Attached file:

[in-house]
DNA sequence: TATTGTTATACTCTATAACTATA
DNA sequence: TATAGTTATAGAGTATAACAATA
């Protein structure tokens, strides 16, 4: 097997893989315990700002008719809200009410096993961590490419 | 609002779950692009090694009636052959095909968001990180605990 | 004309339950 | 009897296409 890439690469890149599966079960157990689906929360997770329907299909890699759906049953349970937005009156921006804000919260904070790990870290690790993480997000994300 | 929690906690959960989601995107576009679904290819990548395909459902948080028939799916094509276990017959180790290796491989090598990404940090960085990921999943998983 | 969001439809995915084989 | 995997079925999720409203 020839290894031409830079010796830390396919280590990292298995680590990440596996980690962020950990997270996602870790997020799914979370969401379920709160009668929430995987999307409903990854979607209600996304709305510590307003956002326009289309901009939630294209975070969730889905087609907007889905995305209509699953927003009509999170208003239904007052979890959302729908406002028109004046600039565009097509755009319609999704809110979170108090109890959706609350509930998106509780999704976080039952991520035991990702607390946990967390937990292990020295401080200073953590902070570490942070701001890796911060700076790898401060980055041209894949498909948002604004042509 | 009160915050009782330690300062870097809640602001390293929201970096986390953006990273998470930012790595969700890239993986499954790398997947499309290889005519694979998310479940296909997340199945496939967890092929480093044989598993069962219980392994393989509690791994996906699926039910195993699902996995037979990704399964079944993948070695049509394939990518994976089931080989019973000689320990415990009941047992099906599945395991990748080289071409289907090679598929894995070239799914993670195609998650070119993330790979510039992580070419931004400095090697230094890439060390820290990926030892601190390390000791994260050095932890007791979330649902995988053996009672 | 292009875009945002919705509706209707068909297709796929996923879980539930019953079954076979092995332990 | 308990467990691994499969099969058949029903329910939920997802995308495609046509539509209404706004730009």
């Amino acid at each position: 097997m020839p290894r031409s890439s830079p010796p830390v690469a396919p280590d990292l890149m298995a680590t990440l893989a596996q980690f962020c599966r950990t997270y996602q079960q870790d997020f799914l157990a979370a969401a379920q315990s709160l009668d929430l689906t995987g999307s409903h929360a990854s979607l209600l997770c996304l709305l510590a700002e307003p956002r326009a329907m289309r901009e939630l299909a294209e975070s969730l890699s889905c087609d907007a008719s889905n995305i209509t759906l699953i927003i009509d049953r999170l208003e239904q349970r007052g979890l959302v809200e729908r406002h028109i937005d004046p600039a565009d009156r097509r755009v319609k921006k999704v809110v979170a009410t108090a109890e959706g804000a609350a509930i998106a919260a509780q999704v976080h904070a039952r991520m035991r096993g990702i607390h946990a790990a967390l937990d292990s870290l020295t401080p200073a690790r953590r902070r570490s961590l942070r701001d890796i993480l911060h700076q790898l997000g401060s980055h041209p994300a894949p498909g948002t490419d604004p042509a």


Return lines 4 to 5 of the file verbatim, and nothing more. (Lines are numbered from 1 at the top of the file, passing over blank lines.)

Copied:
């Protein structure tokens, strides 16, 4: 097997893989315990700002008719809200009410096993961590490419 | 609002779950692009090694009636052959095909968001990180605990 | 004309339950 | 009897296409 890439690469890149599966079960157990689906929360997770329907299909890699759906049953349970937005009156921006804000919260904070790990870290690790993480997000994300 | 929690906690959960989601995107576009679904290819990548395909459902948080028939799916094509276990017959180790290796491989090598990404940090960085990921999943998983 | 969001439809995915084989 | 995997079925999720409203 020839290894031409830079010796830390396919280590990292298995680590990440596996980690962020950990997270996602870790997020799914979370969401379920709160009668929430995987999307409903990854979607209600996304709305510590307003956002326009289309901009939630294209975070969730889905087609907007889905995305209509699953927003009509999170208003239904007052979890959302729908406002028109004046600039565009097509755009319609999704809110979170108090109890959706609350509930998106509780999704976080039952991520035991990702607390946990967390937990292990020295401080200073953590902070570490942070701001890796911060700076790898401060980055041209894949498909948002604004042509 | 009160915050009782330690300062870097809640602001390293929201970096986390953006990273998470930012790595969700890239993986499954790398997947499309290889005519694979998310479940296909997340199945496939967890092929480093044989598993069962219980392994393989509690791994996906699926039910195993699902996995037979990704399964079944993948070695049509394939990518994976089931080989019973000689320990415990009941047992099906599945395991990748080289071409289907090679598929894995070239799914993670195609998650070119993330790979510039992580070419931004400095090697230094890439060390820290990926030892601190390390000791994260050095932890007791979330649902995988053996009672 | 292009875009945002919705509706209707068909297709796929996923879980539930019953079954076979092995332990 | 308990467990691994499969099969058949029903329910939920997802995308495609046509539509209404706004730009």
């Amino acid at each position: 097997m020839p290894r031409s890439s830079p010796p830390v690469a396919p280590d990292l890149m298995a680590t990440l893989a596996q980690f962020c599966r950990t997270y996602q079960q870790d997020f799914l157990a979370a969401a379920q315990s709160l009668d929430l689906t995987g999307s409903h929360a990854s979607l209600l997770c996304l709305l510590a700002e307003p956002r326009a329907m289309r901009e939630l299909a294209e975070s969730l890699s889905c087609d907007a008719s889905n995305i209509t759906l699953i927003i009509d049953r999170l208003e239904q349970r007052g979890l959302v809200e729908r406002h028109i937005d004046p600039a565009d009156r097509r755009v319609k921006k999704v809110v979170a009410t108090a109890e959706g804000a609350a509930i998106a919260a509780q999704v976080h904070a039952r991520m035991r096993g990702i607390h946990a790990a967390l937990d292990s870290l020295t401080p200073a690790r953590r902070r570490s961590l942070r701001d890796i993480l911060h700076q790898l997000g401060s980055h041209p994300a894949p498909g948002t490419d604004p042509a």